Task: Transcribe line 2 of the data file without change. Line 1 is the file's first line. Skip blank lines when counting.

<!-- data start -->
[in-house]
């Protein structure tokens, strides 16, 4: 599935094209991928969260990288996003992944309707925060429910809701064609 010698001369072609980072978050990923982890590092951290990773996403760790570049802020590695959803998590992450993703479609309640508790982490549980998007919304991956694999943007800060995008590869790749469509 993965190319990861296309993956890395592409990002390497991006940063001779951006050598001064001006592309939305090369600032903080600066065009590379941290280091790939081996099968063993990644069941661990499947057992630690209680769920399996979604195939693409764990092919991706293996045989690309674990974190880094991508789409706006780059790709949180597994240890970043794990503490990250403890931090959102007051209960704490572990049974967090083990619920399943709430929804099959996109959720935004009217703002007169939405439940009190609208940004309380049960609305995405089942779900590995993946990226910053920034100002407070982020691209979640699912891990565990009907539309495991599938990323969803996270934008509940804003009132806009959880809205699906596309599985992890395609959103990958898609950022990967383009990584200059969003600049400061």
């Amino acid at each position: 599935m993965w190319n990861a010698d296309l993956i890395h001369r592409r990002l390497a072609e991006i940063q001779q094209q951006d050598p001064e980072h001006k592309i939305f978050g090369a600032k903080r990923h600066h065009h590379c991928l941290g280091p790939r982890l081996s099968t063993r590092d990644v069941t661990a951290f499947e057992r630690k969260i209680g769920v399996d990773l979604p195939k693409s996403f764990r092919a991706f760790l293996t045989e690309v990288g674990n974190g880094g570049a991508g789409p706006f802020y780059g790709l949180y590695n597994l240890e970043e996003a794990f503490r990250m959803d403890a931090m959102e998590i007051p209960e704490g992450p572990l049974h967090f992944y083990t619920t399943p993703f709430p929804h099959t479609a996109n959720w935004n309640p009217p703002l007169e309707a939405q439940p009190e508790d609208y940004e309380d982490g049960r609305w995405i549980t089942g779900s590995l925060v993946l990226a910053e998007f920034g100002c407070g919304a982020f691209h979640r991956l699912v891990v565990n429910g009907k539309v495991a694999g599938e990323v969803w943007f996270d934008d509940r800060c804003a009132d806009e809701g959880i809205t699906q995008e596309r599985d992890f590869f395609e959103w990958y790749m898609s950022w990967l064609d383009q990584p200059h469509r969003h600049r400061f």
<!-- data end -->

């Protein structure tokens, strides 16, 4: 599935094209991928969260990288996003992944309707925060429910809701064609 010698001369072609980072978050990923982890590092951290990773996403760790570049802020590695959803998590992450993703479609309640508790982490549980998007919304991956694999943007800060995008590869790749469509 993965190319990861296309993956890395592409990002390497991006940063001779951006050598001064001006592309939305090369600032903080600066065009590379941290280091790939081996099968063993990644069941661990499947057992630690209680769920399996979604195939693409764990092919991706293996045989690309674990974190880094991508789409706006780059790709949180597994240890970043794990503490990250403890931090959102007051209960704490572990049974967090083990619920399943709430929804099959996109959720935004009217703002007169939405439940009190609208940004309380049960609305995405089942779900590995993946990226910053920034100002407070982020691209979640699912891990565990009907539309495991599938990323969803996270934008509940804003009132806009959880809205699906596309599985992890395609959103990958898609950022990967383009990584200059969003600049400061």